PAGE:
Harvest Prints

Sliced fruits and vegetables make unusual stamps. Let students use produce to make realistic prints. After the prints dry, children will revisit the concept that fruits contain seeds.



fruits and vegetables
tempera paint
foam trays
white construction paper


Cut cross sections of apples, peppers, carrots, potatoes, oranges, and other fruits and vegetables that produce clear prints. Place some sections that still contain seeds on paper towels and label. Prepare other sections for printing: Remove seeds from fruit. Place these fruit and vegetable sections on trays. Pour tempera paint into separate trays, matching the natural colors of fruits and vegetables as closely as possible. Set up several stations with printmaking supplies so that children can work in small groups.
CAUTION: Remind students that the fruits and vegetables they are using to make prints are not for eating.

Teaching the Lesson

Demonstrate how to lightly press a fruit or vegetable section into paint and then press on paper and lift up to make a print.
Let children make their own prints, dipping fruits and vegetables in paint that best matches their natural colors.
When the prints dry, have children study the corresponding samples on the paper towels that still contain seeds and draw the seeds on their fruit prints. (The prints made with vegetables will not have seeds.) This will reinforce children's understanding that only fruits have seeds.
Stack bottles to display, or arrange them along a chalkboard ledge.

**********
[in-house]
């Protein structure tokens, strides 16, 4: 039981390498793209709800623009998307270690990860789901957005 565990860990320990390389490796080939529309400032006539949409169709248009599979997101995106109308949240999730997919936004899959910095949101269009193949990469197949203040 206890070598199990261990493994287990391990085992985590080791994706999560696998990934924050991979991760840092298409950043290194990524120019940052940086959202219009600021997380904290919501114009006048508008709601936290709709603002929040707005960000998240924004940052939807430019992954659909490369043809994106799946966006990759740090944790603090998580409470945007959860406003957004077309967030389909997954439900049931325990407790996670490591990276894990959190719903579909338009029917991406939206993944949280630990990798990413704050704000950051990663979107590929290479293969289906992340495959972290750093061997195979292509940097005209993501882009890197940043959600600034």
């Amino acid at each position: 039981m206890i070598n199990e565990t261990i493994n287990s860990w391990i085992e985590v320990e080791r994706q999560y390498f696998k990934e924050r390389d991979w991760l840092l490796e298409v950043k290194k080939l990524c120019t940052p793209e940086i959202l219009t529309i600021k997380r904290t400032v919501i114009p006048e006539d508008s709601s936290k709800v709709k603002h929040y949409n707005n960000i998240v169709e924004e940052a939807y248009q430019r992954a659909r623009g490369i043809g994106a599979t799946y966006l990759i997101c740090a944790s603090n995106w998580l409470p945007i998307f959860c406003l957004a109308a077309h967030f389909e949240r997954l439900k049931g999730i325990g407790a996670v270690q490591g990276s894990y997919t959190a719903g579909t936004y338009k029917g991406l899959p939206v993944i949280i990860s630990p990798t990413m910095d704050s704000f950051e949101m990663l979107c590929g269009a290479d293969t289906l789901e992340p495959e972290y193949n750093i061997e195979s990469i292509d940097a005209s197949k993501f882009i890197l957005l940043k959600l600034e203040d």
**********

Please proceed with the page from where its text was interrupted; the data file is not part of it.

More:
Let children make more fruit and vegetable prints, using whatever colors they like. This is a good opportunity to add patterning extensions, letting children start patterns for other children to continue. You can do the same, using fruits and vegetables to start patterns for students to continue. (You can make copies of them after the paint dries to make a class set of patterns to play with.)
Share Lunch by Denise Fleming (Henry Holt, 1992), the story of a hungry mouse who eats nine fruits and vegetables and leaves little stains that have everyone guessing. Begin by reading the story. Together, write a sequel that introduces the hungry mouse to some new fruits and vegetables. Using the fruit and vegetable stamps, have students work in groups to illustrate and write pages for a class book. One child can draw a mouse on the page, another can use a fruit or vegetable to make a print, a third can write or dictate the text. Before putting pages together, decide on the order in which the mouse will eat the fruits and vegetables. Have children use their fingertips to smudge the colors of each previous fruit or vegetable on the mouse (like the mouse in the book). Brainstorm a title for the sequel (perhaps someone will recommend Dinner), and add a colorful cover.